Documentation Guidelines for Attention Deficit Hyperactivity Disorder (ADHD)
Attention Deficit Hyperactivity Disorder (ADHD) is normally a chronic disorder with an early onset, which affects multiple domains of functioning, and is best understood as profound impulsiveness, or the relative incapacity to keep from responding to whatever seems most interesting or rewarding at the moment. Essential criteria for consideration include onset, consistency, pervasiveness, severity, and the “ruling-out” of other psychiatric or learning disabilities through a comprehensive psycho-educational assessment.
Documentation for ADD/ADHD must be from a qualified professional, who has NO personal relationship with the individual being evaluated, and must have been completed within the past 3 years or completed by age 18 or over.
Documentation should include:
- History of the disorder including onset, consistency, pervasiveness, and severity
- Full report including a clear diagnostic statement
- Aptitude test (including subtest scores) including, but not limited to, one of the following: (No abbreviated versions.)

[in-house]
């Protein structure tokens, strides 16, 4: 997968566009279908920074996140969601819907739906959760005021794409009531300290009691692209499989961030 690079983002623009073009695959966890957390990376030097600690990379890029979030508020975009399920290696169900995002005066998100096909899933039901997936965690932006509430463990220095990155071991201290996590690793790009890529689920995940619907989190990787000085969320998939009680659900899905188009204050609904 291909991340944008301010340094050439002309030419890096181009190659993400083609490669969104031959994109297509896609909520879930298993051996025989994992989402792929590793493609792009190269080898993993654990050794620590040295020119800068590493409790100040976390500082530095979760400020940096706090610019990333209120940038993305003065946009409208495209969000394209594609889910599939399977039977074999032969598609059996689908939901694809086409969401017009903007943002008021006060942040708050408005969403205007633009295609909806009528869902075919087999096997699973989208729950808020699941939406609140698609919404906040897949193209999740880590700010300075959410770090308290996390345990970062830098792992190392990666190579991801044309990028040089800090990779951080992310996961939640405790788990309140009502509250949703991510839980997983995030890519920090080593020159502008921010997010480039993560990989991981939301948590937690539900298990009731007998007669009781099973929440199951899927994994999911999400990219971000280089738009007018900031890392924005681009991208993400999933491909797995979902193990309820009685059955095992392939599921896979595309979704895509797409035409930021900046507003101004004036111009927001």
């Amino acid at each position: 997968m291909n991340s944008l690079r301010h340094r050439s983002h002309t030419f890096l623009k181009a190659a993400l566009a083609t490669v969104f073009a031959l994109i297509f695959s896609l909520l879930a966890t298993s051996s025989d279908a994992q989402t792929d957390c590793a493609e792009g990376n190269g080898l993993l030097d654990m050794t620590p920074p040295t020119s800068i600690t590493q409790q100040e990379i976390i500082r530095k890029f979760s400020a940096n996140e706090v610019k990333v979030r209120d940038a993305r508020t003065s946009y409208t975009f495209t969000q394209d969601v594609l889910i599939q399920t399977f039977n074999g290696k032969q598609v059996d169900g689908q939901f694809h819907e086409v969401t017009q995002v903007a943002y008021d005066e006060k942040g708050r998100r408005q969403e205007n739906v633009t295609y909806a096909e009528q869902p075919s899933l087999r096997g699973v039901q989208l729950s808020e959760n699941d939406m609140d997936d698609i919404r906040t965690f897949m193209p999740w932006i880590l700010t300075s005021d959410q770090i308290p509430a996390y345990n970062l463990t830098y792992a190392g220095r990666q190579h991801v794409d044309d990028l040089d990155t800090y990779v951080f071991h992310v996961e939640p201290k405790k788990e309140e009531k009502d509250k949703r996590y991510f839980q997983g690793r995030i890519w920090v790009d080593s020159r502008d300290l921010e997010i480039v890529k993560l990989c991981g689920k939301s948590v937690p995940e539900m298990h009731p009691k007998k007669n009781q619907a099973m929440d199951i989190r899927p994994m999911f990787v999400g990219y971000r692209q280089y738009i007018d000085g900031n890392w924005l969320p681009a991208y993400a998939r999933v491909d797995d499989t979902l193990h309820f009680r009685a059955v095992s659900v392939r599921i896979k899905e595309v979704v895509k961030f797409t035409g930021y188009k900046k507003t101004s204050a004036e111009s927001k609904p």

- Wechsler Adult Intelligence Scale (WAIS-III)
- Woodcock-Johnson Cognitive Ability (WJ-III)
- Stanford-Binet Intelligence Scale
- Kaufmann Intelligence Assessment Test
- Achievement test (including subtest scores) including, but not limited to, one of the following:
- Wechsler Individual Achievement Test (WIAT-II)
- Woodcock-Johnson Test of Achievement (WJ-III)
- Scholastic Abilities Tests for Adults (SATA)
- Summary page including result interpretation, and ruling out other psychological, psychiatric problems or learning disabilities; should include a description of the current functional limitations presented by the student in an academic environment
- Recommendations for academic accommodations thought to aid the student in compensating for the learning disorder and why recommended.